Baltimore Mayor Stephanie Rawlings-Blake got a rare opportunity to throw a question at former President Bill Clinton, courtesy of Bloomberg Businessweek -- and she used it to ask how the nation can stimulate a "more serious, bipartisan" discussion on infrastructure investment.
In a piece published this morning called "What would Bill Do?" Clinton took questions from five business and civic leaders. Rawlings-Blake, a fellow Democrat, was the only elected official in the mix.
"Cities and towns across America are struggling with the issue of crumbling infrastructure and how to finance new investment," Rawlings-Blake writes. "How can we stimulate a more serious, bipartisan discussion about the importance of investing in America's infrastructure on a national scale? And what can we learn from other nations that are making smart investments in roads, bridges, transit, water systems, and broadband?"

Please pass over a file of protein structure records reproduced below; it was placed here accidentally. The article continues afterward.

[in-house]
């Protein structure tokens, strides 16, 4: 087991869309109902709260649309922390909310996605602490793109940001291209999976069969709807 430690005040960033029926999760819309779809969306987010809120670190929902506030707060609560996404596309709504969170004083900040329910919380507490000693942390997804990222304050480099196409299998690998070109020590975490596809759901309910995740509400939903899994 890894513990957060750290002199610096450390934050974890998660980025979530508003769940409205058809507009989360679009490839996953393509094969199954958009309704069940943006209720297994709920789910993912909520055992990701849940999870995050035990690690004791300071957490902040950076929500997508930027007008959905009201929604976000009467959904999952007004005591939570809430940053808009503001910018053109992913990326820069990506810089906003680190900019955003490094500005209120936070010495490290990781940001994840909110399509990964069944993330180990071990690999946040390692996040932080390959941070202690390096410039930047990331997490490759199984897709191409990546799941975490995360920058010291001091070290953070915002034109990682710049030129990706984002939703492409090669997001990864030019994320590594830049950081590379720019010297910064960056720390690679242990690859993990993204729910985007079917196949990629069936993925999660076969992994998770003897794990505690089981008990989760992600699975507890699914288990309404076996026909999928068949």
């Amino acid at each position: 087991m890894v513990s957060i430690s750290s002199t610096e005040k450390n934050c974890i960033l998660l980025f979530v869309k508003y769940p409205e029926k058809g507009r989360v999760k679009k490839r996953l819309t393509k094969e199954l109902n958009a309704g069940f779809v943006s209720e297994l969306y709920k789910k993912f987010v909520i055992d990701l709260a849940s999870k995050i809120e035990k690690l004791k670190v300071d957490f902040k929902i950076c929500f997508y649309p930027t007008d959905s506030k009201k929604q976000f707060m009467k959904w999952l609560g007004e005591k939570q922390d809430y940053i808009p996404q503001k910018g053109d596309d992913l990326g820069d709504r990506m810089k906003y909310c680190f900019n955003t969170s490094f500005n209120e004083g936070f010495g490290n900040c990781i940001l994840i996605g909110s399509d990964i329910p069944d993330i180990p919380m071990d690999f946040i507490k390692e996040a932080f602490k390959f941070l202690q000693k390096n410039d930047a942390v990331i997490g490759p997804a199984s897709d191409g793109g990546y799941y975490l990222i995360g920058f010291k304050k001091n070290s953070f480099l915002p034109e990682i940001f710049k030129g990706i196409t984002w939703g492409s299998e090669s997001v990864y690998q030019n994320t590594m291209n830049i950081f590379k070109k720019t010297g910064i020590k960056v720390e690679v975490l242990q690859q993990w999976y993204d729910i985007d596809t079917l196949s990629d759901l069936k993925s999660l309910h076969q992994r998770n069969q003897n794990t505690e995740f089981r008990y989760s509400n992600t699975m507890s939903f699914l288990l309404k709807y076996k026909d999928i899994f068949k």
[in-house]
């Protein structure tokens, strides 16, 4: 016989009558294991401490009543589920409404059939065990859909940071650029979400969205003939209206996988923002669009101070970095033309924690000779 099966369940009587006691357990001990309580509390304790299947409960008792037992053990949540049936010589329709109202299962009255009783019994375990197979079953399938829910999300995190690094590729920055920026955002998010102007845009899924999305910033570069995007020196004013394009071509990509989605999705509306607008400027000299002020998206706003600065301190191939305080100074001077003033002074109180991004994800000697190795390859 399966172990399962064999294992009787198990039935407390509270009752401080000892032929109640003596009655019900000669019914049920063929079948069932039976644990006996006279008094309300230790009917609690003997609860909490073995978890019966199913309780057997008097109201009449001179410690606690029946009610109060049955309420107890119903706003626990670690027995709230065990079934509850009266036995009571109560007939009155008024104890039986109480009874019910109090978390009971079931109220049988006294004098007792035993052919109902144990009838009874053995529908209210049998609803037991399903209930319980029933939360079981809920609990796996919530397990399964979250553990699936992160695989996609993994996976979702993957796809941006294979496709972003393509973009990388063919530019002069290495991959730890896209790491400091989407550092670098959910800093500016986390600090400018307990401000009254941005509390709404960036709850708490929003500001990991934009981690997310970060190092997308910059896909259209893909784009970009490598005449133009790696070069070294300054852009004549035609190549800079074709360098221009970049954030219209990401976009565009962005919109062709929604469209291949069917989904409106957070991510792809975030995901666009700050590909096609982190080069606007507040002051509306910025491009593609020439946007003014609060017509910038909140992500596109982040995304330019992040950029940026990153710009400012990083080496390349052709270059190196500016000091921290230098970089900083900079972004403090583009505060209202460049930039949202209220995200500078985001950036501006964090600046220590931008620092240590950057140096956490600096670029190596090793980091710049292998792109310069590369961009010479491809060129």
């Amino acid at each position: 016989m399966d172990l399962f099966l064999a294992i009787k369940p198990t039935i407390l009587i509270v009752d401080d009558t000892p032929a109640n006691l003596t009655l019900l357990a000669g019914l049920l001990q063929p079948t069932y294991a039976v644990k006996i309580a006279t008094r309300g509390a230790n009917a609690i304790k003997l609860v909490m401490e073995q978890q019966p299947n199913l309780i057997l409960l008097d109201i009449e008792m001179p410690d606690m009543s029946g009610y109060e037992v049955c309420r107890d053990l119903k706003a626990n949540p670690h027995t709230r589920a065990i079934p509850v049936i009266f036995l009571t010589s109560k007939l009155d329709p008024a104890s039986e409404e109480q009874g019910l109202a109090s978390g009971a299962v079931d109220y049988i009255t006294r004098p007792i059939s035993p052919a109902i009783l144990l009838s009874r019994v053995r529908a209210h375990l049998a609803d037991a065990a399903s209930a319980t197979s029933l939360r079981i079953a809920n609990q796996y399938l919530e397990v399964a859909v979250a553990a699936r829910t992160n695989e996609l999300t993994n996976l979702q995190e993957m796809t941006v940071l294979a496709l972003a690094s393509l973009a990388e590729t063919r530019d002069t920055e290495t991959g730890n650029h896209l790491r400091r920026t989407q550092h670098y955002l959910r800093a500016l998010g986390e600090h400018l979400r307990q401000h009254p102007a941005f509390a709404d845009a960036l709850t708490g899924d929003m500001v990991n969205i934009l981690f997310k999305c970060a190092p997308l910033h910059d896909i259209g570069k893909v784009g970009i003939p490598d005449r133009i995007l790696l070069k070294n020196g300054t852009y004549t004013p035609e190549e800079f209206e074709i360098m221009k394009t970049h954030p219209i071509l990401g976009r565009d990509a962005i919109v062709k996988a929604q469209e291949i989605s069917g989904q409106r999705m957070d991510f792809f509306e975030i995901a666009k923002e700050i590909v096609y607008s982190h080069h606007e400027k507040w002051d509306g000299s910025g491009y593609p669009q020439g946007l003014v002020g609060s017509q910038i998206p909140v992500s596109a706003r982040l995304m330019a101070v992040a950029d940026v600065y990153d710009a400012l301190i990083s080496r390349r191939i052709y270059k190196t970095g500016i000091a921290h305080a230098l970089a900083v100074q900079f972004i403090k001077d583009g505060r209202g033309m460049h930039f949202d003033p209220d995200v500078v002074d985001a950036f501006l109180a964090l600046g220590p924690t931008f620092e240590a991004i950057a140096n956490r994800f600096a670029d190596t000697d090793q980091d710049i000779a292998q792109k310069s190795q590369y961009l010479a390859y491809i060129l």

Clinton's answer: Create local infrastructure banks.
"The most promising opportunity for bipartisan cooperation is a national infrastructure bank, which would be seeded with a modest amount of public money, then mostly funded by private investment with an attractive and secure rate of return," he wrote. "Originally, this proposal had bipartisan support. If Republicans in Washington are no longer willing to back the bank, then state and city officials should establish their own."
The Obama administration has been touting an infrastructure bank for years with little success. Clinton pointed to an effort underway in Chicago led by Mayor Rahm Emanuel, Obama's former chief of staff.